Fighting Gully Road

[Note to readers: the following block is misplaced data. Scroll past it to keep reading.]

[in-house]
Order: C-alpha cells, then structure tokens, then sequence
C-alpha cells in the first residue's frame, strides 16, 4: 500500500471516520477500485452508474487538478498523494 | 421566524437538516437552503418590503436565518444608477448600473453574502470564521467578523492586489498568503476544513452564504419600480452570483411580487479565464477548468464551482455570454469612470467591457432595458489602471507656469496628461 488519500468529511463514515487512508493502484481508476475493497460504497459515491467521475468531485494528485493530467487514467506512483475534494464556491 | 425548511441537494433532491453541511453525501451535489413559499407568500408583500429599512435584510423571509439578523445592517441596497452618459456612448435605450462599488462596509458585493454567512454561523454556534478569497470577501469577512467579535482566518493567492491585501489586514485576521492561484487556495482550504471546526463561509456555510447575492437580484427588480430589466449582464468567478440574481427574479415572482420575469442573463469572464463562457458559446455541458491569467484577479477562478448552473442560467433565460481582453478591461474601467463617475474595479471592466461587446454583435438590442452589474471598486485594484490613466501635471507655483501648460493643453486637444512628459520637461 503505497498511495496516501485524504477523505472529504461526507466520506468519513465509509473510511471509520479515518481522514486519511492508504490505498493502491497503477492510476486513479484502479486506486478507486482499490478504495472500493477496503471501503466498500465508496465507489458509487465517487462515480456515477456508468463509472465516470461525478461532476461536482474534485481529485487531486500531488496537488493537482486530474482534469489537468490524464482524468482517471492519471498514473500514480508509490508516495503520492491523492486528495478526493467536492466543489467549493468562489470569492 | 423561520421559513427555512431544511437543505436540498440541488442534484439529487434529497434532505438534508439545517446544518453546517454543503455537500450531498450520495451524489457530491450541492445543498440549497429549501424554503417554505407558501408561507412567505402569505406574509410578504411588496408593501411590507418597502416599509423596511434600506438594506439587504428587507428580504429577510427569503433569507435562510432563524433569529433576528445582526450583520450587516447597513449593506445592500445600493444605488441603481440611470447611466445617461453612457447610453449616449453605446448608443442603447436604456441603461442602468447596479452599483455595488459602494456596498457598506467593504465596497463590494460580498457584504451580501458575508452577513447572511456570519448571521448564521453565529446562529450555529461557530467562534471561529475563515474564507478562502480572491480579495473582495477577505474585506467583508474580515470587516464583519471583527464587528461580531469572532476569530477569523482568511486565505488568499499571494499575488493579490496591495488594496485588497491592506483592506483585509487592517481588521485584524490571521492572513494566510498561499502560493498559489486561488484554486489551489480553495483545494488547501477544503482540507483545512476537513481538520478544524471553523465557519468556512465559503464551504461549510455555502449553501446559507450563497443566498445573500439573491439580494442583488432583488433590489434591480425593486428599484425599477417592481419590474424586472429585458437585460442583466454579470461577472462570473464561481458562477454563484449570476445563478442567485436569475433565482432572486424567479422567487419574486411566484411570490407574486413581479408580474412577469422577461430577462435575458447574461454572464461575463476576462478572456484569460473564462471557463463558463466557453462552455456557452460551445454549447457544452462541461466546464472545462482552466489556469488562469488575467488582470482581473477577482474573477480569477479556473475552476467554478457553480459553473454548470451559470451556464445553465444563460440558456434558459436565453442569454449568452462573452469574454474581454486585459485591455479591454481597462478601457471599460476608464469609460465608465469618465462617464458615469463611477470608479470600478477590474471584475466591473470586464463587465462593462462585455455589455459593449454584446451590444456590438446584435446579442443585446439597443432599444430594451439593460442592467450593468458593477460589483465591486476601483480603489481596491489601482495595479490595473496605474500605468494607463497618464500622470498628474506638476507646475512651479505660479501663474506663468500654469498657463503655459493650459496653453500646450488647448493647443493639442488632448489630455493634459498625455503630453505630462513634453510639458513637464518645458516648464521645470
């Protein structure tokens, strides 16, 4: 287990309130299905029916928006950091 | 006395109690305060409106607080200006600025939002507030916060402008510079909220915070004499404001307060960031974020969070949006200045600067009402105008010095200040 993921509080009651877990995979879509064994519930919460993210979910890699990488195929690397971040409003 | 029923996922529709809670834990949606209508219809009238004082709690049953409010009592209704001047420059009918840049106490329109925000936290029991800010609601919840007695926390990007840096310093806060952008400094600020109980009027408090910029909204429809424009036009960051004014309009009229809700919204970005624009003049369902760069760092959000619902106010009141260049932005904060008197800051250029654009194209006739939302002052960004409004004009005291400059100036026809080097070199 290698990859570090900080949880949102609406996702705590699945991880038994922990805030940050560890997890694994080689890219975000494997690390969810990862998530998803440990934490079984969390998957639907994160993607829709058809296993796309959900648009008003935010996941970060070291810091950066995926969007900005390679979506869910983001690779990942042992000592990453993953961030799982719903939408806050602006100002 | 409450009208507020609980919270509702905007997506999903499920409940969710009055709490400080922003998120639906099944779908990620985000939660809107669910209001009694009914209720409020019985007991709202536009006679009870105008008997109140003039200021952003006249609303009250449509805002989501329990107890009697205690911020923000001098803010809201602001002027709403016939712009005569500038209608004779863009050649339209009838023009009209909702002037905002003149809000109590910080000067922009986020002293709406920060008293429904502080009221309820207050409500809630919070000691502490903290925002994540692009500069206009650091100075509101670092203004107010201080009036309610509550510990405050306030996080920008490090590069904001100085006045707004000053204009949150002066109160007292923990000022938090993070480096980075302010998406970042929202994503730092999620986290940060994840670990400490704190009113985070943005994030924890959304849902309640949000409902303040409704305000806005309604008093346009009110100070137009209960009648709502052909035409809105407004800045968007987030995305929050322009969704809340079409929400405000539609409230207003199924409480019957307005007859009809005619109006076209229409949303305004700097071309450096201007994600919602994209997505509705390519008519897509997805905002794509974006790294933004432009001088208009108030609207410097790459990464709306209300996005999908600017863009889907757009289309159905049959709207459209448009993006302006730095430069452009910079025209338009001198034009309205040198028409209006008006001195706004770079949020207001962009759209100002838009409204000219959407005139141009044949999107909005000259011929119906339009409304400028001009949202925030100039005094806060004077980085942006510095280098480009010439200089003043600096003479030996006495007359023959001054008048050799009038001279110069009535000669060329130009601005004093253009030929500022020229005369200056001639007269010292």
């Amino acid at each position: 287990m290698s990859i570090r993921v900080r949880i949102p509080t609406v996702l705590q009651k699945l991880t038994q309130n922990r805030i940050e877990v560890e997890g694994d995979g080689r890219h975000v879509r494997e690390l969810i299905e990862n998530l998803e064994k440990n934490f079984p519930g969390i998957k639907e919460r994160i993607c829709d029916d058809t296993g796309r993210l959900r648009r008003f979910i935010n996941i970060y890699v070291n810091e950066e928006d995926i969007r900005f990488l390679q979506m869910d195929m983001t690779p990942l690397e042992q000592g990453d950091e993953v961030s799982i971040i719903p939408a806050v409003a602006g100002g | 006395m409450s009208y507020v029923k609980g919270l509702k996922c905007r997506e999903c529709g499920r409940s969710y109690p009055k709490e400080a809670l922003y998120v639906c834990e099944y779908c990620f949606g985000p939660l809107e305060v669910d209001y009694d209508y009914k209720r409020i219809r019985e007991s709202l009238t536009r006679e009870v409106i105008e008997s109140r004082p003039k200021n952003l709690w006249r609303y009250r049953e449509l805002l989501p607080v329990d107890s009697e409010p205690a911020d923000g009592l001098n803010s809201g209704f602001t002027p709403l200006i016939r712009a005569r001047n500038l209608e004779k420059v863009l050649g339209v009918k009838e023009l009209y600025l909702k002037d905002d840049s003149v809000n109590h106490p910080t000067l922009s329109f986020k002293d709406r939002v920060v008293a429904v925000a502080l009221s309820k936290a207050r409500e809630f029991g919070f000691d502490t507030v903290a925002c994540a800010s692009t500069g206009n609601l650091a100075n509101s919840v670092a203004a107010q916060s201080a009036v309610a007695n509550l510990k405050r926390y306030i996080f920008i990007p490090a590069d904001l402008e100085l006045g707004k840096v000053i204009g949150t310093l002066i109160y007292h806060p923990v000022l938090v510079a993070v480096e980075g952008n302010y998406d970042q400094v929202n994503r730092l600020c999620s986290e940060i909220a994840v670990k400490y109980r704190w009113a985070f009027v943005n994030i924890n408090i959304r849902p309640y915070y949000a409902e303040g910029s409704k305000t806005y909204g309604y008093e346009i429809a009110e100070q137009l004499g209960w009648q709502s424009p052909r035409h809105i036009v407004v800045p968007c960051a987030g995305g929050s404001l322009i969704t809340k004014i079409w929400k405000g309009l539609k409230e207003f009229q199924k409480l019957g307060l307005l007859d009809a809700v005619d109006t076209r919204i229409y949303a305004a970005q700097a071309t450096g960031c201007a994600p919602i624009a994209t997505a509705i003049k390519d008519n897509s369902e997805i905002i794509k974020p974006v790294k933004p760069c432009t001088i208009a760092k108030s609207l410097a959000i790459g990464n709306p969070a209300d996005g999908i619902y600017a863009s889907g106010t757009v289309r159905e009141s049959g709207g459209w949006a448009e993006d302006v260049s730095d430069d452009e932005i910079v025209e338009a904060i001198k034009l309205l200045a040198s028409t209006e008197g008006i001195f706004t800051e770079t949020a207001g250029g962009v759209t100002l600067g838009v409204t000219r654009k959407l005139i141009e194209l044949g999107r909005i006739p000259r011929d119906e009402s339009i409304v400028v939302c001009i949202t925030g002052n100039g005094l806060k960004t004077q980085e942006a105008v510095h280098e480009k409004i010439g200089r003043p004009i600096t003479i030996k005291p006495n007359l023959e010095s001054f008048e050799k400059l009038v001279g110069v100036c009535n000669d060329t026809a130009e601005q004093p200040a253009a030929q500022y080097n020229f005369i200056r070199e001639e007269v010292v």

The first vines were planted at the Fighting Gully Road vineyard site in 1997. The farm, mostly unimproved, was purchased in 1995 and the following two years were spent clearing the property of scrub, stumps and many thousands of rabbits. After establishing a vineyard on colluvial slopes overlooking the Ovens river valley with his brothers in 1988, Marks interest in even cooler climate viticulture led him to elevated Beechworth plateau that can be clearly seen from the original vineyard. Cabernet Sauvignon and a small plot of Merlot were the first vines planted, followed by Pinot Noir in the following year. The site rises up to the top of the escarpment above the Murmungee basin, to the south of the town of Beechworth. The north and west facing lower slopes were planted to the red Bordeaux varieties; while the upper and east facing slopes were planted to Pinot Noir. Over subsequent years, small areas have been re-worked to Tempranillo, Shiraz and Sangiovese. In 2009 the opportunity arose to lease the Smith vineyard, located only a few minutes away from the Fighting Gully Road site. This small vineyard was planted to Chardonnay and Cabernet Sauvignon in 1978, making it the oldest vineyard in the region. In 2010 vintage we made our first Beechworth Chardonnay which will be released in 2011 under the Fighting Gully Road label. Beechworth is by no means a new wine region. First vines were planted only three years following the discovery of gold in 1852. An industry developed to cater for the habits of the many European miners who worked the goldfields up until the end of the 19th Century. Beechworth region wineries were successful exhibitors in the Intercolonial Exhibitions held around the world between the 1860’s and 1880’s. Unfortunately the last of the original vines disappeared during the 1920’s, and the local wine region was not re born until 1978 when the Smith vineyard was planted.